In 2011 while assigned to an undercover narcotic unit for the State Of Connecticut, I was deeply involved in a large heroin distribution investigation. For this, I had to become a character, I grew my hair long, I stopped shaving and sometimes went days without showering or sleep. If you look at my about me page and see my photo with my family, you’ll understand how polar opposite I am compared to who I had to be for that case. Back then, I was mostly single, lived alone and would routinely, on Sunday nights travel twenty minutes to my mom and dads for family dinner. My mom’s joke would be to lock the front door, not letting me in, pretending she thought I was “a thug,” and not her son. She still jokes about it to this day.
One night, after working back to back twenty hour days, which included multiple heroin buys, three search warrant services, little sleep and a lot of coffee, I was finally headed home. In the local town that I’m actually employed in as a police officer, I stopped at a small grocery store to get a few items for myself and my unbelievable german shephard, Nia, (Ny-a). I was exhausted, I looked filthy I’m sure I stunk and I simply was not paying attention, which for the record is not like me. The parking lot was dark, and it was after nine in the evening, with my head down and my mind in other places I quickly walked through the parking lot, just to get to my unmarked, undercover “soft” car. For the record a “soft car” is a vehicle which at one point was seized from a drug dealer and since forfeited to the State for purposes such as mine. In this instance the car was a tinted out, dark colored Nissan Maxima.
Anyway, remember, I’m in the parking lot, before I know it I’m just about on-top of this elderly women, who was alone, she had just finished her grocery shopping and she absolutely was not paying attention. If, for example, I was a bad person with bad intentions, I could have easily ripped the purse from her shoulder, pushed her to the ground and/or kidnapped her. Thankfully, I was not that guy, if however she happened to turn around at that moment, with any conviction at all and by right, she would have swung her heavy purse at my head and knocked me out. It was at this moment that the concept of Prepare To Act was born and immediately went to work building the business and original programs to offer to the public.
What that incident taught me was that, at the time I was an 11 year police veteran that goes through extensive yearly training to keep myself alert, to keep myself ahead of the bad guys and to keep myself alive. But, there was no training for people like that sweet little old lady that has no idea, to this day what an impact she’s had on my life and the life of others. If you’re curious you can check out the Prepare To Act website at www.preparetoact.com to get an idea of what is that we do. We are also on facebook and always welcome new friends, #preparetoactct. But, this is not why we are here…..we are here to learn about the importance of having a presence of mind….read on my friend.
Presence Of Mind as defined by the dictionary is, “The ability to remain calm and take quick, sensible action.” Even better, Merriam-Webster Dictionary defines it as follows, “Self-control so maintained in an emergency or in an embarrassing situation that one can say or do the right thing.” No matter what class I teach, what training I attend one of the most important things to have is this ability at any moment and in any situation. Right now, I imagine you are sitting in a very controlled, comfortable environment, maybe your home or office and you are completely in control of everything around you. Imagine for a moment it’s night, it’s dark outside, you are home alone and you lose all power, the house is dark and you are alone. You pause for a moment, not overly concerned at the moment and you think, “Where’s a flashlight?” or “That’s so strange, I never lose power.”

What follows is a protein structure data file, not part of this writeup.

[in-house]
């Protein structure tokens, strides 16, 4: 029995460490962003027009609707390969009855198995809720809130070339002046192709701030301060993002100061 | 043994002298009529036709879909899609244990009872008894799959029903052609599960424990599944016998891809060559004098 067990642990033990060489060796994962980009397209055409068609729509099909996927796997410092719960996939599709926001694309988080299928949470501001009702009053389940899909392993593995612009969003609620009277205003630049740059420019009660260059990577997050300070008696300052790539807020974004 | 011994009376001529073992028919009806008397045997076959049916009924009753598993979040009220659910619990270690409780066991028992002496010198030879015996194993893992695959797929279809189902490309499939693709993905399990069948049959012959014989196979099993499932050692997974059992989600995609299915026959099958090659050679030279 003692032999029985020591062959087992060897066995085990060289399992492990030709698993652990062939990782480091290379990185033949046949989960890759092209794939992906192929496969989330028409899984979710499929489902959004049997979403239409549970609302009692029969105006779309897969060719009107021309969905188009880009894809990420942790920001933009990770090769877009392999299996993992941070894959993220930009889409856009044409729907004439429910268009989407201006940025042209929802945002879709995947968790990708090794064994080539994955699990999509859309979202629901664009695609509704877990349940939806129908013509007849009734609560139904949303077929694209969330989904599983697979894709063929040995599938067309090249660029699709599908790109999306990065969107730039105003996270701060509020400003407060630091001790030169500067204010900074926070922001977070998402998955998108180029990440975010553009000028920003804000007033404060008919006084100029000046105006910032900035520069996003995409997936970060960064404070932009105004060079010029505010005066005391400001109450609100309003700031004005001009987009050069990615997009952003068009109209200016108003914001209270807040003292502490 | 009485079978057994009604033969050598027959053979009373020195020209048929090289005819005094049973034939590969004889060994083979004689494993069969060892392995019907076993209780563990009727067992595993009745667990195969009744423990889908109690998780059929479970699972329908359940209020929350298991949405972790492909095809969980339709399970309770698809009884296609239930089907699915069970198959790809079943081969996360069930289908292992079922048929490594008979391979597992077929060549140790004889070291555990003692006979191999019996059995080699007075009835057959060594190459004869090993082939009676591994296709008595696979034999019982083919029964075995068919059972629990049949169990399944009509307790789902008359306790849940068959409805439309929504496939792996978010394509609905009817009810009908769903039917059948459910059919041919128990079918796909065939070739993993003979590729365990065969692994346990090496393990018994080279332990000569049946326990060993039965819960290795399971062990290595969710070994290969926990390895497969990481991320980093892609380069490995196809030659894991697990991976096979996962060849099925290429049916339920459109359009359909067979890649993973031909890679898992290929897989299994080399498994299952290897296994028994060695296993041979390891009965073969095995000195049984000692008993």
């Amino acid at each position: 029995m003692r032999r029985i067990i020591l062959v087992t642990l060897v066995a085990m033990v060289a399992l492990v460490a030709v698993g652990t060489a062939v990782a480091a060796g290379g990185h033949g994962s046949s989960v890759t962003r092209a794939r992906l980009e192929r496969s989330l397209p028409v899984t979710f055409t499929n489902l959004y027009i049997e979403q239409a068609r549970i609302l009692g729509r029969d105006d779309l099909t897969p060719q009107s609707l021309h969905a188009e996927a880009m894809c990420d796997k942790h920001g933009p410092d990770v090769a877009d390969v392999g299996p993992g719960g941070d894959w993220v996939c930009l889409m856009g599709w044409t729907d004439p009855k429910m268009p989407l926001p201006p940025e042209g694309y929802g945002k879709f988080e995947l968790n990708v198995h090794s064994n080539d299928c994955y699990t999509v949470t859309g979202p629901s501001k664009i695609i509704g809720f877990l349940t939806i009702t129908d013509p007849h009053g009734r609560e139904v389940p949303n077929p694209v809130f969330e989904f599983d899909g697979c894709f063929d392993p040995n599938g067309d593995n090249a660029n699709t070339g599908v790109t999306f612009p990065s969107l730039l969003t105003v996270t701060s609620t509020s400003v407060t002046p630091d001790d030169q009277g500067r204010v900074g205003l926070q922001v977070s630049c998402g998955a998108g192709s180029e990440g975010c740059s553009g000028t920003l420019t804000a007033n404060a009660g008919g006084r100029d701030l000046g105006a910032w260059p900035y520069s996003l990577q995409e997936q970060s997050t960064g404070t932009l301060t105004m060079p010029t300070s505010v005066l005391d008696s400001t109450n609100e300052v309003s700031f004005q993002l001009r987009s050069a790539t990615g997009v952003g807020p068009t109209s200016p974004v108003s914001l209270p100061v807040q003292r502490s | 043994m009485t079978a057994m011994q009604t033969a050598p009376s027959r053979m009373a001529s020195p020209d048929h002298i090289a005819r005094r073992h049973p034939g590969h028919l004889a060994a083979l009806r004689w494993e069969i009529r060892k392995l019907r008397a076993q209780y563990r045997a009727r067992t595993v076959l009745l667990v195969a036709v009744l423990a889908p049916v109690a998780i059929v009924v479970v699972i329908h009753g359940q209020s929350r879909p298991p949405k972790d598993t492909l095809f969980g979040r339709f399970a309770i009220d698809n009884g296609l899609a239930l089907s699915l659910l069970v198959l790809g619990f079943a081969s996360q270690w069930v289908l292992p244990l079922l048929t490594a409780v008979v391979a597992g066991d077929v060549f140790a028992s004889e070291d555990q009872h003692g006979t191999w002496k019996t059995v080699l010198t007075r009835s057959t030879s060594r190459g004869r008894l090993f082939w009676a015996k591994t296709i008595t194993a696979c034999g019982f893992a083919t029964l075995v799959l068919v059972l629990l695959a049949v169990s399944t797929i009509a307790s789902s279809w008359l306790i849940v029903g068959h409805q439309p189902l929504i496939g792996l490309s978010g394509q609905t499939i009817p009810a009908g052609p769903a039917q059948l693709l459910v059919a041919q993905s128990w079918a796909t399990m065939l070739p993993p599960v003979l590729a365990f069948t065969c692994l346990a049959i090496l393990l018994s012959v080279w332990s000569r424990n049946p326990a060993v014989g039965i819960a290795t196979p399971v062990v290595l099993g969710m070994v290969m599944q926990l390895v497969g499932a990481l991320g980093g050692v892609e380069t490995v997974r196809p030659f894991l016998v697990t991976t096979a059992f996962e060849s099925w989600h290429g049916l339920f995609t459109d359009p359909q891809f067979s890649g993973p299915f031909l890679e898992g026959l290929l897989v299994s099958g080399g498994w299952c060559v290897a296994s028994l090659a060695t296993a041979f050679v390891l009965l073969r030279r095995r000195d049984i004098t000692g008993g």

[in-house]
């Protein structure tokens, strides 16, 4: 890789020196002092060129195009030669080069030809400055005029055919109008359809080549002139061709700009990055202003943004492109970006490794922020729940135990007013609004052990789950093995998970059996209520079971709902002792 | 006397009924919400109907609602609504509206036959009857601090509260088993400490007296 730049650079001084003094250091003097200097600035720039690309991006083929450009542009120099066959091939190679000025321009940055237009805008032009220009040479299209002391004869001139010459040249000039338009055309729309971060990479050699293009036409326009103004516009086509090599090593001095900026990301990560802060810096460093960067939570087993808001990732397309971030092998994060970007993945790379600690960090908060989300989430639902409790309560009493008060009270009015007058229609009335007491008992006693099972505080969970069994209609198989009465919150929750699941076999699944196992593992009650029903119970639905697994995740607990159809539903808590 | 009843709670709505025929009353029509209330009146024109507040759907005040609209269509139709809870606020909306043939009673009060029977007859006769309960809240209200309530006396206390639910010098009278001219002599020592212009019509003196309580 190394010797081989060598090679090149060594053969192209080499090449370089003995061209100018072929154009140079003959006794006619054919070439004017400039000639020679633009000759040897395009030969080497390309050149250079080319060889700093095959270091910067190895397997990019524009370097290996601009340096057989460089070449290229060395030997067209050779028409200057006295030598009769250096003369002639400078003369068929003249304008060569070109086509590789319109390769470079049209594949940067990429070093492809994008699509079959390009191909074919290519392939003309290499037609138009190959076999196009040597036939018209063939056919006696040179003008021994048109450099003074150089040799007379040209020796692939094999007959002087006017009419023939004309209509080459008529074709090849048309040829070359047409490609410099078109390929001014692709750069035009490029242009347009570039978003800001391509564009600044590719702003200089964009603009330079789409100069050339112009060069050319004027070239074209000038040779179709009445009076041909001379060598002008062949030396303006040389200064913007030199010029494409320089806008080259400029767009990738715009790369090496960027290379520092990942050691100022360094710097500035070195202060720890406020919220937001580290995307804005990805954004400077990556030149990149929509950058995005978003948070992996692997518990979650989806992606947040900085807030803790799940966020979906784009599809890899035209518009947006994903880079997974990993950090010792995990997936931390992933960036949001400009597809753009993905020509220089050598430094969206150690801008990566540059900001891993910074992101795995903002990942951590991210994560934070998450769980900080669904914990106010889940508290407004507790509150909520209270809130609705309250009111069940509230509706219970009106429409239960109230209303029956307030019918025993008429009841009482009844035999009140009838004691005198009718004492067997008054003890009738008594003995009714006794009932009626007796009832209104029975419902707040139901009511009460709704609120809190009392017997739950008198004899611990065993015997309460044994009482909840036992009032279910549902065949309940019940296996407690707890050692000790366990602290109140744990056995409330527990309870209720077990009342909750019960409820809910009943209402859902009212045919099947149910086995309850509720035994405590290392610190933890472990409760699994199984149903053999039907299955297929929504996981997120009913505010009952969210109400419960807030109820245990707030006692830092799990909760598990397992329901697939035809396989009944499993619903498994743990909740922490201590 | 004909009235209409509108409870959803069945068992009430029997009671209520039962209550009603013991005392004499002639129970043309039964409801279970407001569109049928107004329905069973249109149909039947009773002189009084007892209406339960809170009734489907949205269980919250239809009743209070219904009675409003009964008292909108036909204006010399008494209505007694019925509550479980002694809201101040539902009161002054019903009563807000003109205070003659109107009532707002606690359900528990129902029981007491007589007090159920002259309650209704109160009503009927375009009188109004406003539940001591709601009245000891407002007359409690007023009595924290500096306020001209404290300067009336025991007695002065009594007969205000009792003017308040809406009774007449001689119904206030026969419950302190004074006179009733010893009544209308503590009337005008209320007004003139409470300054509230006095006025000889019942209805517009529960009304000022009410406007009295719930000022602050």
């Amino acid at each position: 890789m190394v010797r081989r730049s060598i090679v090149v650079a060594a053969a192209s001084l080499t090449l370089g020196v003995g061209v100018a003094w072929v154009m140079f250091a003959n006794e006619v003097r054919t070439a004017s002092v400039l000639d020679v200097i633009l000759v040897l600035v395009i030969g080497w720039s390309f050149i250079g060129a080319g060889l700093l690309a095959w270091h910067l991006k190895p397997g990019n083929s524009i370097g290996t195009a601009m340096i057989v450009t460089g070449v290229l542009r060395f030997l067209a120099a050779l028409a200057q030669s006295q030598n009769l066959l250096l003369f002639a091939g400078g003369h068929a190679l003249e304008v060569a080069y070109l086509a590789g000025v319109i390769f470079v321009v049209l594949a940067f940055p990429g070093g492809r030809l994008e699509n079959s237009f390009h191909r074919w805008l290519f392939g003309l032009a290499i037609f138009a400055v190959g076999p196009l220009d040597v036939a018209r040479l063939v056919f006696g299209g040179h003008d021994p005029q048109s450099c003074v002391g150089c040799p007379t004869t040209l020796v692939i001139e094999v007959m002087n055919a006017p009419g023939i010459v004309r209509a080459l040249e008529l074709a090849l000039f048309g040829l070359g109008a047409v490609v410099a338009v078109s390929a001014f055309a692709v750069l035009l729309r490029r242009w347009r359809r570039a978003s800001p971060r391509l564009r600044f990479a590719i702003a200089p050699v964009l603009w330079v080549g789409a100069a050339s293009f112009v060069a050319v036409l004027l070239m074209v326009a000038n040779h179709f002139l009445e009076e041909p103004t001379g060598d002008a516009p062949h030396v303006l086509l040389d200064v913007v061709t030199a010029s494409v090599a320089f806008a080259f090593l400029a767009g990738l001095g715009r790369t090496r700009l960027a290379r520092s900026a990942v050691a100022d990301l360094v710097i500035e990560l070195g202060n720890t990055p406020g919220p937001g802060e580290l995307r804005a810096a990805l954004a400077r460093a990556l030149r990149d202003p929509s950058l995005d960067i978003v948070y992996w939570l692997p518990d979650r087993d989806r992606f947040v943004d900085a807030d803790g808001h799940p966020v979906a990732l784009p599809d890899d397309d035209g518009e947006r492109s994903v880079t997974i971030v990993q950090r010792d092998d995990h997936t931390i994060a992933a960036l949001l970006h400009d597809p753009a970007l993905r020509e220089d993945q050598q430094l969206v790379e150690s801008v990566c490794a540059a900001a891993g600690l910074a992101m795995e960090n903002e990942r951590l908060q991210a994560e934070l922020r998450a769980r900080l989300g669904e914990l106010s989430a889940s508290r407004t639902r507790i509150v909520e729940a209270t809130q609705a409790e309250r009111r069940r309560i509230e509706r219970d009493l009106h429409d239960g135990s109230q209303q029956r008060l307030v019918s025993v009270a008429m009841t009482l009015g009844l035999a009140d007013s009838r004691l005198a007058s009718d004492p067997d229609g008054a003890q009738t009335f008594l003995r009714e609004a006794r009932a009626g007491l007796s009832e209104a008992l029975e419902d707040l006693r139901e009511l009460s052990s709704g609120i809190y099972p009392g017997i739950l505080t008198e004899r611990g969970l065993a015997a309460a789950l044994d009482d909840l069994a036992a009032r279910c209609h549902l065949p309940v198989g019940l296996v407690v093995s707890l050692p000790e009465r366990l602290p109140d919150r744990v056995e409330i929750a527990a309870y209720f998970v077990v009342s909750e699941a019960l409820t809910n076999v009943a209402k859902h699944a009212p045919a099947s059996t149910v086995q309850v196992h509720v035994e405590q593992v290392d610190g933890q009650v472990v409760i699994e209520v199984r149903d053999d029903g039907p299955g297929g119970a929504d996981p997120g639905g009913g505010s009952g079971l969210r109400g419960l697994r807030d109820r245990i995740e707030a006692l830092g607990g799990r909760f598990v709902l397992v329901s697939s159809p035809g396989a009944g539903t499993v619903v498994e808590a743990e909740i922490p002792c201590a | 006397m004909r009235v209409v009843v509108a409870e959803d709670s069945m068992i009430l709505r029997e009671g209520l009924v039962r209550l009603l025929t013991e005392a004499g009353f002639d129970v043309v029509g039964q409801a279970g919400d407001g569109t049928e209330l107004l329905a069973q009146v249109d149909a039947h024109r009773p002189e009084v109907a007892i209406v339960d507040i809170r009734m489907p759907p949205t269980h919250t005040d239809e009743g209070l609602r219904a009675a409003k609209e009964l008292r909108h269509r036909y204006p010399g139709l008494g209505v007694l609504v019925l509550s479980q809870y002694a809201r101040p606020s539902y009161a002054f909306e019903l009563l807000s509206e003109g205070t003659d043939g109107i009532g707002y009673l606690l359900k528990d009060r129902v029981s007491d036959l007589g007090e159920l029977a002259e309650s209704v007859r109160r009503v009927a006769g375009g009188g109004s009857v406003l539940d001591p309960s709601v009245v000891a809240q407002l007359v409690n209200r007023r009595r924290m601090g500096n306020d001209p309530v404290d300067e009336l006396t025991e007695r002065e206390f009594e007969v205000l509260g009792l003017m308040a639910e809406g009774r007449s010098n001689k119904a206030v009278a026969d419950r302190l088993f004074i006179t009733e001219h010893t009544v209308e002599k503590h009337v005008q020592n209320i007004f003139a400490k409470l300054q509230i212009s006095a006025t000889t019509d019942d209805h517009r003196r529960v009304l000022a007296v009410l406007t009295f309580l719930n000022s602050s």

Next, there’s glass breakage on the opposite side of the house, suddenly, things change. Your heart rate escalates, your hands become sweaty and your mind panics. What happens next is what’s called the “Oh Sh*t Factor,” and you as your own human being go into one of the following reactions, “Fight, Flight Or Freeze,” stress response. These words are self-describing, although we will be writing more in depth about it in future posts. My question to you is, what do you do? How do you react? The answer is however I planned ahead to react…whatever I prepared to do in advance and whomever I am inside.
“By failing to prepare, you are preparing to fail.” Benjamin Franklin
Expect The Unexpected
Always Stay Calm
Always Have A Plan
Always Stay Present
Be Aware Of Your Surroundings
Trust Your Instincts – If It Feels Bad – It Is Bad.
To comment on that last one above, I can’t emphasize that enough, it is vital to the existence of a Police Officer, we rely on that more than any single training. In our first product review, here at Preparetoact.org we have compared to 911 Apps that we think would be in your best interest to get. One of them, Safetrek, they’ve included a really great way to stay prepare if in fact your instincts tell you something bad is happening or may happen. Check them out on our review page.
In closing, I cannot stress enough the importance of the presence of mind and need to plan ahead for an emergency. There is a reason why all police officers, from around the world, never sit in public without facing the door.
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